Jerry Lee Lewis Mean Old Man

Jerry Lee Lewis Mean Old Man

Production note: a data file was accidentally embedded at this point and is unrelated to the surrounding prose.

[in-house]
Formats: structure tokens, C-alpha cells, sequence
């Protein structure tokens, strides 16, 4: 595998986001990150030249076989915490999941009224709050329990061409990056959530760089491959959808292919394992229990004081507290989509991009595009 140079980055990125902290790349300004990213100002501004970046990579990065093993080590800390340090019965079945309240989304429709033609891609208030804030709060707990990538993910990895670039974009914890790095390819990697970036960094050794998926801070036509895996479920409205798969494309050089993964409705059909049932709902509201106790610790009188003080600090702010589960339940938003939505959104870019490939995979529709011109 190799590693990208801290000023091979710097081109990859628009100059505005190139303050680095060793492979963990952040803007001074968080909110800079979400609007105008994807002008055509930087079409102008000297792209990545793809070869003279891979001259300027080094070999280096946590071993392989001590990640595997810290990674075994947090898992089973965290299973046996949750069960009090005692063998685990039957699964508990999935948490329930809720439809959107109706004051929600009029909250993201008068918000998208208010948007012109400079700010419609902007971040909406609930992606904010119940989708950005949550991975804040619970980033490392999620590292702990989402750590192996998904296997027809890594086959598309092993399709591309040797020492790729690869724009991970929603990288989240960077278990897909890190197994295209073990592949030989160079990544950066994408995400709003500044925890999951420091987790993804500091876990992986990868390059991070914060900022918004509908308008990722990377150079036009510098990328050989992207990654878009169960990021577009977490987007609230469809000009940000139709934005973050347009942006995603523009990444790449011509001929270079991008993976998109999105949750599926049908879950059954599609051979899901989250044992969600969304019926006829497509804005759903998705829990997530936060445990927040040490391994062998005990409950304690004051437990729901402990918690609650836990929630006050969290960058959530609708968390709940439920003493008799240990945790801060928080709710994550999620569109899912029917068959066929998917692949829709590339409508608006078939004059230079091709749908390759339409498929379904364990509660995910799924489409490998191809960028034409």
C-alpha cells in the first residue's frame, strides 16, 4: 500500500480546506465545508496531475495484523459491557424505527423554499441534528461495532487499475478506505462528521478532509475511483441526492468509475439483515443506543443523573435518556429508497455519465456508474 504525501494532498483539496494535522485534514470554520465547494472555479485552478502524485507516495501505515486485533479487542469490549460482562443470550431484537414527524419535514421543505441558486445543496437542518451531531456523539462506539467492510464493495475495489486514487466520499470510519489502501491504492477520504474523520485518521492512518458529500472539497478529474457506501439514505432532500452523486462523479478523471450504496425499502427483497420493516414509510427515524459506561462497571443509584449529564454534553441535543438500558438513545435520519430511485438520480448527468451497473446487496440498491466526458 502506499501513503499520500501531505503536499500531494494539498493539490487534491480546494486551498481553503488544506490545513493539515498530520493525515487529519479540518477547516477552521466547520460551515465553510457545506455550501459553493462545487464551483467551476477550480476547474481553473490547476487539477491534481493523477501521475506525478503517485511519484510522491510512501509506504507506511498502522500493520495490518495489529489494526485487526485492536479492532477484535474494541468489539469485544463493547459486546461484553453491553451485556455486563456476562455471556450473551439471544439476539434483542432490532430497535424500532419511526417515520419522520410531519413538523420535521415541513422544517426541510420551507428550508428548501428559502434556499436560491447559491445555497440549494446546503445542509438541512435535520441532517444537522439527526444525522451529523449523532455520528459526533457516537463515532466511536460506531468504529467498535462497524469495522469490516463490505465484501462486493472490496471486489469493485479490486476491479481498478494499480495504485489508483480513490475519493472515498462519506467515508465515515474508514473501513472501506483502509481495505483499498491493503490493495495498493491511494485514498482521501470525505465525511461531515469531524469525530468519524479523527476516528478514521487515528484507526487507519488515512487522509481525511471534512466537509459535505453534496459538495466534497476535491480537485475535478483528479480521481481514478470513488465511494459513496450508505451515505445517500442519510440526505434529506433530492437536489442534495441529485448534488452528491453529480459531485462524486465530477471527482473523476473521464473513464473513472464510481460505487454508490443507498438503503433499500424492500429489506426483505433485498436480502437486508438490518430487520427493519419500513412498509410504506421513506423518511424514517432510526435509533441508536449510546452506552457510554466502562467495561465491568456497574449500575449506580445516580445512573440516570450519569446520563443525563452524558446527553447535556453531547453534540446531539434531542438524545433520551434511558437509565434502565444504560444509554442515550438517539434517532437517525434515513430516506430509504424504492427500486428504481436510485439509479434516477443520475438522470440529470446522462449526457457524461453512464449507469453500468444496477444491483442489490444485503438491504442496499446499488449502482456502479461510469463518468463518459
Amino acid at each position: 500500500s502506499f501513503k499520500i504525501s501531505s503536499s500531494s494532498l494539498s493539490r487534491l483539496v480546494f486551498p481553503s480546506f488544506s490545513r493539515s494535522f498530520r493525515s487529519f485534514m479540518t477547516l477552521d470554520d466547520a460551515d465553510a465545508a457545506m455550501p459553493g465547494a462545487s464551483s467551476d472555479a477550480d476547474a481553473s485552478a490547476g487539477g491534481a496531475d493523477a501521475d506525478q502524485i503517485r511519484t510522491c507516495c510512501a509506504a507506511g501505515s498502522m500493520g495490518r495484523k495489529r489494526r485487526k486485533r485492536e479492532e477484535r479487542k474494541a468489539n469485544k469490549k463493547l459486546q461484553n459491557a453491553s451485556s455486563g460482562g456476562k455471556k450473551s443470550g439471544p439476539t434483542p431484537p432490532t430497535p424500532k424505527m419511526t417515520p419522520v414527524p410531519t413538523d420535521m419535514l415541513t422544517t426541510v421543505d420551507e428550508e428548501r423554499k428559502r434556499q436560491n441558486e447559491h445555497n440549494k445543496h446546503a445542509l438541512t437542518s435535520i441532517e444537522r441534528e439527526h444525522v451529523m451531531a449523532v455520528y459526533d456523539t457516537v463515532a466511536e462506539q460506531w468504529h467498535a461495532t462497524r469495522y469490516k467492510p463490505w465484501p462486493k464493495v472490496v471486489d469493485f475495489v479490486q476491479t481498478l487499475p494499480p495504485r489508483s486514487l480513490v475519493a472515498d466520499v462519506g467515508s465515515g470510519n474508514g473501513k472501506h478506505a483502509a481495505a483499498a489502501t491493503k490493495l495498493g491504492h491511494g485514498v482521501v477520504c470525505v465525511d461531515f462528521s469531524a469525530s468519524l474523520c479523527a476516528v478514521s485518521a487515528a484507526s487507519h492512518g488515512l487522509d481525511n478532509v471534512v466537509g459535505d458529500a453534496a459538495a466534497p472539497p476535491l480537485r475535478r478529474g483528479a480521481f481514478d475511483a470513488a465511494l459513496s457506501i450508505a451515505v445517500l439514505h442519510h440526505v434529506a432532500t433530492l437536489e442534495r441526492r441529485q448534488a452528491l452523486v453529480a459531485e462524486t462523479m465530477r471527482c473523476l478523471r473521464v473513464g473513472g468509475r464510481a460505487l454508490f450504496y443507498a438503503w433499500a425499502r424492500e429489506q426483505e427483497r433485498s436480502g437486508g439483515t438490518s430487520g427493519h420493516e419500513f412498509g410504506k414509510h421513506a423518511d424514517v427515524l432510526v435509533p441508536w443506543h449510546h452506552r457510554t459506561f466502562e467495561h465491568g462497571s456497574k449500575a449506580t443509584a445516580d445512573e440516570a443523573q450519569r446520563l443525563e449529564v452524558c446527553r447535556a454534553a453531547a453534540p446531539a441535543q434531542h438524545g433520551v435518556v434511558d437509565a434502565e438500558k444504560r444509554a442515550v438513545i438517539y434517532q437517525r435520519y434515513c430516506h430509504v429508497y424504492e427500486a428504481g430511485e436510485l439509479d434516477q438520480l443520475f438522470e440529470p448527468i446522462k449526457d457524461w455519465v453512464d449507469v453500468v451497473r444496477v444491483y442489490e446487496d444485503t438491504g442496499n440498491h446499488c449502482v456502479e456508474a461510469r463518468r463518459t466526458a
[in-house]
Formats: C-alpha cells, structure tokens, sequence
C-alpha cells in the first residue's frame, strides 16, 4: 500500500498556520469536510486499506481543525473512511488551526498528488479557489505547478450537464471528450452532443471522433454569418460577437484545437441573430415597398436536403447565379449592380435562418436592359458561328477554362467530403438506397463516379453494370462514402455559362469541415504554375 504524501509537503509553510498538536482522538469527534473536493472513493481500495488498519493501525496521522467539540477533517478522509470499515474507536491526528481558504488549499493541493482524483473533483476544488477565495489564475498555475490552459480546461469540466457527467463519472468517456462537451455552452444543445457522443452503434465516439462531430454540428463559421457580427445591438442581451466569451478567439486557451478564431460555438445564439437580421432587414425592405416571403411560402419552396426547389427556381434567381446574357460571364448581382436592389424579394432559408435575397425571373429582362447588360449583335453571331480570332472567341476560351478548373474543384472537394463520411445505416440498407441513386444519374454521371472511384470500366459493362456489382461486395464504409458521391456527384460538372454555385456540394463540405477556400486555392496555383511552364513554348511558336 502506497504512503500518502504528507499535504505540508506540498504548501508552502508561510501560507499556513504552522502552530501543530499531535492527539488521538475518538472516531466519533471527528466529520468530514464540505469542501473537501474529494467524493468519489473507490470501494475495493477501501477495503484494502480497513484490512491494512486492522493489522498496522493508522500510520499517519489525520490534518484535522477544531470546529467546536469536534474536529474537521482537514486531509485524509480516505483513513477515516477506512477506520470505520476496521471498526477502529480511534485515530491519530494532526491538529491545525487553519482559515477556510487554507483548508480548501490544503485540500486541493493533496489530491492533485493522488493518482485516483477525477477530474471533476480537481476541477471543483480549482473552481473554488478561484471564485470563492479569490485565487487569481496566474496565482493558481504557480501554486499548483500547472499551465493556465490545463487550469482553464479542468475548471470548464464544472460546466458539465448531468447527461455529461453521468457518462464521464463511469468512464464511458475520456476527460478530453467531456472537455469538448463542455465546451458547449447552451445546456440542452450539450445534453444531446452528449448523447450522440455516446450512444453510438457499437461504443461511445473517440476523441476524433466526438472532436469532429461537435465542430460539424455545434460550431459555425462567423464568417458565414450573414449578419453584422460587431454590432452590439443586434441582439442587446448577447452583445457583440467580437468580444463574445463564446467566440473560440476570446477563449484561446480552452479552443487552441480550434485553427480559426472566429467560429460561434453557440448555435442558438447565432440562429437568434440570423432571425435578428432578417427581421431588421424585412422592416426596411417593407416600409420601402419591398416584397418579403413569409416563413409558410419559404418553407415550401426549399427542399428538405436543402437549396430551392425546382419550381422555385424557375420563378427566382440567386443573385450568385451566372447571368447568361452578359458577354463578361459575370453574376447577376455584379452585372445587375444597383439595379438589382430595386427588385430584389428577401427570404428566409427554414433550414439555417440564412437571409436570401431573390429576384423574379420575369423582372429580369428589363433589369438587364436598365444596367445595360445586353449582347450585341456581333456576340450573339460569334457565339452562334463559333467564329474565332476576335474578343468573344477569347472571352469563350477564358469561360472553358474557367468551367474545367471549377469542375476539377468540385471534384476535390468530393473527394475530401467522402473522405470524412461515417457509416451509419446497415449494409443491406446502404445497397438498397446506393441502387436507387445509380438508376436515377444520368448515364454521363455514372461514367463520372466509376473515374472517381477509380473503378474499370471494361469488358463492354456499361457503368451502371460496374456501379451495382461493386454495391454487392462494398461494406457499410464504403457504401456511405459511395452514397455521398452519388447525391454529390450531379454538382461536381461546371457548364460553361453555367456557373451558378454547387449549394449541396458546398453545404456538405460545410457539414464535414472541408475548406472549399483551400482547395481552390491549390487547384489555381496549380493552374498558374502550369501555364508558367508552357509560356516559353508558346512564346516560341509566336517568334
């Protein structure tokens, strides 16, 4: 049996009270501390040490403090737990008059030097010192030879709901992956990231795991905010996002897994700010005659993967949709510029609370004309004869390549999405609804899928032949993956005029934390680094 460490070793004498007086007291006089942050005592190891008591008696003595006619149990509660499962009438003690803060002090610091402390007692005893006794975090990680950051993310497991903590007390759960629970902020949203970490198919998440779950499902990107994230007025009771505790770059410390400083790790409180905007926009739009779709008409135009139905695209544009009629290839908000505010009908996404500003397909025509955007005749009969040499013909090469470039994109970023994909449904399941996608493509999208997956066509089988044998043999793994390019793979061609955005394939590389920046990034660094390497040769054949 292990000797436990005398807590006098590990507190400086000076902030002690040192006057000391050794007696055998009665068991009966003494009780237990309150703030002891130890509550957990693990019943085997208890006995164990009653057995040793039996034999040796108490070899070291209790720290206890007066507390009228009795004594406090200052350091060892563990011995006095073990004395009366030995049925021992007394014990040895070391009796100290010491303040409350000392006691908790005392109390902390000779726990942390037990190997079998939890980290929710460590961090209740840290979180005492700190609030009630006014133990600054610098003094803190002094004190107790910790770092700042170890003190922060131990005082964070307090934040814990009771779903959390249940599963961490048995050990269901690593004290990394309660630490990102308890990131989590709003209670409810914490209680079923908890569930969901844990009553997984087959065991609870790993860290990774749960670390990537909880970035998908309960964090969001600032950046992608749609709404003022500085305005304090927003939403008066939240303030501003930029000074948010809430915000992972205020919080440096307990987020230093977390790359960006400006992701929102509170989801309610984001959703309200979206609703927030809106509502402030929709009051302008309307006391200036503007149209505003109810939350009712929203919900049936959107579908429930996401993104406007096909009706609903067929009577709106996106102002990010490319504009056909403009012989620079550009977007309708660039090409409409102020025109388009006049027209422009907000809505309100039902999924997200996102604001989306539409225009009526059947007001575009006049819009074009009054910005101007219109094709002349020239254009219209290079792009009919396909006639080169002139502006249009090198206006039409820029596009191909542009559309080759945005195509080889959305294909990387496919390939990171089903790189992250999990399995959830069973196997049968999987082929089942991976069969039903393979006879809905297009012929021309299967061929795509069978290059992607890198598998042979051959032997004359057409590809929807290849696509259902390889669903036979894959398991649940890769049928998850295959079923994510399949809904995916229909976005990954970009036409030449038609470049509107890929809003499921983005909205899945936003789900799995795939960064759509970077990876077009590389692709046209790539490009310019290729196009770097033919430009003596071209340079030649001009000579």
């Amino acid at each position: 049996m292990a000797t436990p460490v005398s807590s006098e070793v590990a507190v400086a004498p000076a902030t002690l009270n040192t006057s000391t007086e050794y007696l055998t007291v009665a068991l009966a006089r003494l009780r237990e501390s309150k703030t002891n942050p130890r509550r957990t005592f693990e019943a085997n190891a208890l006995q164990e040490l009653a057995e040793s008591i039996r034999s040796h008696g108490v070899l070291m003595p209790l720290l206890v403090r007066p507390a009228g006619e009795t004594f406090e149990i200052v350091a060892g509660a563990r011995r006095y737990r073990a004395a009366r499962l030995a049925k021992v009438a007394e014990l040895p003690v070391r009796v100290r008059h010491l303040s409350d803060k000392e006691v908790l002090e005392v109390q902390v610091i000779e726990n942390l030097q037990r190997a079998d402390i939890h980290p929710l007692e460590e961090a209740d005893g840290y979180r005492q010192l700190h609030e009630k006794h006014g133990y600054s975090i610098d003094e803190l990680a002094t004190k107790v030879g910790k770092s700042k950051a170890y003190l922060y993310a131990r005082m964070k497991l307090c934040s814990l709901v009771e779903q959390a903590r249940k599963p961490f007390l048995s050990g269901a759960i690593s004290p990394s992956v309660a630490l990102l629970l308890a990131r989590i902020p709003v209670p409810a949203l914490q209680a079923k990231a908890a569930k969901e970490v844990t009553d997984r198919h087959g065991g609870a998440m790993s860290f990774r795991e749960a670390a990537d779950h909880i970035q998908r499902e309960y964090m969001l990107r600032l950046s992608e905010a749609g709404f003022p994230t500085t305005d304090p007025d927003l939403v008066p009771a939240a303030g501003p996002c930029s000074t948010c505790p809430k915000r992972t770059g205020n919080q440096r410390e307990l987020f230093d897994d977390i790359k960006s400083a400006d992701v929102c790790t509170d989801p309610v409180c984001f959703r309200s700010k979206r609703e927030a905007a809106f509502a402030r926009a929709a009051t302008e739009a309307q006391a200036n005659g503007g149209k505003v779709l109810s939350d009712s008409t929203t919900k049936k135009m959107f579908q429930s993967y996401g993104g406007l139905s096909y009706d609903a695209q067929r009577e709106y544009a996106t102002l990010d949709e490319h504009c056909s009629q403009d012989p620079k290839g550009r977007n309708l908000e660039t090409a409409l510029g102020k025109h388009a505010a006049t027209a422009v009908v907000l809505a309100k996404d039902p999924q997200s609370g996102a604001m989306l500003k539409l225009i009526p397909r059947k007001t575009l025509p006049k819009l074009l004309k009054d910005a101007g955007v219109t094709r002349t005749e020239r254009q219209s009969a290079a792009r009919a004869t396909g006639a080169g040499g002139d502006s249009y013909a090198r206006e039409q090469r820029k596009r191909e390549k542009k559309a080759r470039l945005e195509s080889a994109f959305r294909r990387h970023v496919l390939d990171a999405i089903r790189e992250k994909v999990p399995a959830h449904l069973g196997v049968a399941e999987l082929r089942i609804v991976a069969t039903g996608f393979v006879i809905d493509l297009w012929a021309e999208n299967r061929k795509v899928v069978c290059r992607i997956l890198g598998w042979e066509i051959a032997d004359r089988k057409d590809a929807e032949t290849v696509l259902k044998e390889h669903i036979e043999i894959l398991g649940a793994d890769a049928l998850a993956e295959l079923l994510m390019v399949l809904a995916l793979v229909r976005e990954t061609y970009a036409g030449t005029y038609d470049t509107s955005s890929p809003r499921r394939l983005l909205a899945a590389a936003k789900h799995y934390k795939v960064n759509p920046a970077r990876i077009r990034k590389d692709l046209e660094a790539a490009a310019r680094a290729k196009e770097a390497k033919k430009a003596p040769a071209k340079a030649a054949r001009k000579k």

Part of Jerry Lee Lewis's genius as an interpreter has been not only his ability to inject his unique sneer into any song he chooses, but also pathos. Now 75, and making records seemingly at the whim of multimillionaire super-fan Steve Bing, it's hard to differentiate between those two qualities in his approach anymore. Lewis's much-trumpeted duets album, Last Man Standing, was a worthy tribute to his truly remarkable longevity. On Mean Old Man, however, the similarly stellar guest list acts more as a crutch than an opportunity for Lewis to still show them who's boss ― and no, Bruce Springsteen isn't on this one. Mick Jagger and Keith Richards both appear though, and the renditions of "Dead Flowers" and "Sweet Virginia" are two of the album's more interesting moments, amongst more uninspired fare such as retreads of "Rockin' My Life Away" and "Middle Age Crazy," featuring Kid Rock and Slash on the former, and Tim McGraw on the latter. As might be expected, it's only when Lewis is left alone, as on Kris Kristofferson-penned title track/closer "Miss the Mississippi and You," that the unmistakable clash of sin and sentimentality rears its head. Fans craving that from Lewis will want this album for those two tracks. The rest, sadly, is unnecessary. (Verve/Shangri-La)